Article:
The local store where I buy my Big Beautiful Boy’s dog food was fairly busy one morning earlier this week. Housed in an older building, the décor steeped in Canadian, farm-store heritage, it’s staffed and operated by folks who call you by name – or soon will, if you’re new. If they say, “have a nice day,” they really mean it.
I soon found my Buddy’s food. Then I thought I’d take the opportunity to show my driver/friend, also a gardener, around the selection of seeds on display. But something was missing — that one thing I wanted to get that would declare, finally, that spring had arrived.
Moments later when my turn came at the counter I raised that matter:
“I was hoping to get a 50-pound bag of seed potatoes,” I said in all innocence, looking one of the always helpful associates straight in the eye.
But suddenly I was aware that, at least within hearing distance, the store had gone silent. I had a sense too that many eyes had turned in my direction. Meanwhile, the kind and considerate associate appeared to be momentarily at a loss for words. He likely didn’t want to embarrass me in front in public and was taking a moment to chose his words carefully.
“We don’t have any seeds potatoes yet,” he said quietly and gently. “It’s too cold.”
Another, one of the proprietors, stepped in to explain the old, barn-like storage building behind the store was unheated and they couldn’t risk any of the 400 bags of potatoes they had on order freezing. They hoped to have them by the end of this month.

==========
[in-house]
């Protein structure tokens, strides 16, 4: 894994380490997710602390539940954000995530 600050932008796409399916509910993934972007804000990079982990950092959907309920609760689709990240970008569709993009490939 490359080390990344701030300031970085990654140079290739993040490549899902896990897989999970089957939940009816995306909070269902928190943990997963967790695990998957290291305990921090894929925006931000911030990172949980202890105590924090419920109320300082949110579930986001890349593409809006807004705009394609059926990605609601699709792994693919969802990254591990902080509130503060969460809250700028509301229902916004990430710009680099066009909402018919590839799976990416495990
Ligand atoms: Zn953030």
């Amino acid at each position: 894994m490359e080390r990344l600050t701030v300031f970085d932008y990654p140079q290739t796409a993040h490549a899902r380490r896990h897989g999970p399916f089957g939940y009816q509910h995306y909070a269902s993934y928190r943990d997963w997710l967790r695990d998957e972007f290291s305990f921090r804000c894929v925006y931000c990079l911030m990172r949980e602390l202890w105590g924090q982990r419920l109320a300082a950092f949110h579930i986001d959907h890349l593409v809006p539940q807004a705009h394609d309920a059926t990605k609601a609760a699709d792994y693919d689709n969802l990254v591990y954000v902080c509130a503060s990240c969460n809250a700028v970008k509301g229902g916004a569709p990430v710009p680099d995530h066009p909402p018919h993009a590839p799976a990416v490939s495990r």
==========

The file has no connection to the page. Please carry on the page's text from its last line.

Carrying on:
I understood perfectly and sought to prove it. “And one of those bags is mine,” I said, launching into my now-standard long story about how I’ve often started planting seed potatoes by mid-April, how they’re a hardier crop than lots of people think – and even how I mulch my potatoes with straw to control the dreaded Colorado Potato Beetle.
I could see, as usual, eyes were beginning to glaze over. “Anyway, to make a long story short (as I too-often say) I’ll be back at the end of the month.”
As any well-seasoned farmer or produce gardener like myself will doubtless know, this is anything but a normal spring. Indeed, so far, it’s fair to say this is no spring at all, three weeks after the sun’s official crossing of the equator.
I plowed the driveway for the second time in two days this morning so family visitors could find their way home two hours south through the blizzard before they got snowed in for the weekend. It might as well be mid-January, I said to myself as a biting wind from the north-east blew a cold, hard snow into my exposed face. A hole in a well-worn mitt was letting in the slightly sub-zero c old air and my little finger was going numb. There’s no shelter atop my trusty old tractor. Three hours later I could have plowed it again. The snow just keeps coming.
Meanwhile, the Environment Canada forecast doesn’t bode well at all for the approach of warmer, sunny weather any time soon. This blizzard is supposed to be followed by freezing rain later today and tomorrow, and the likelihood of power outages.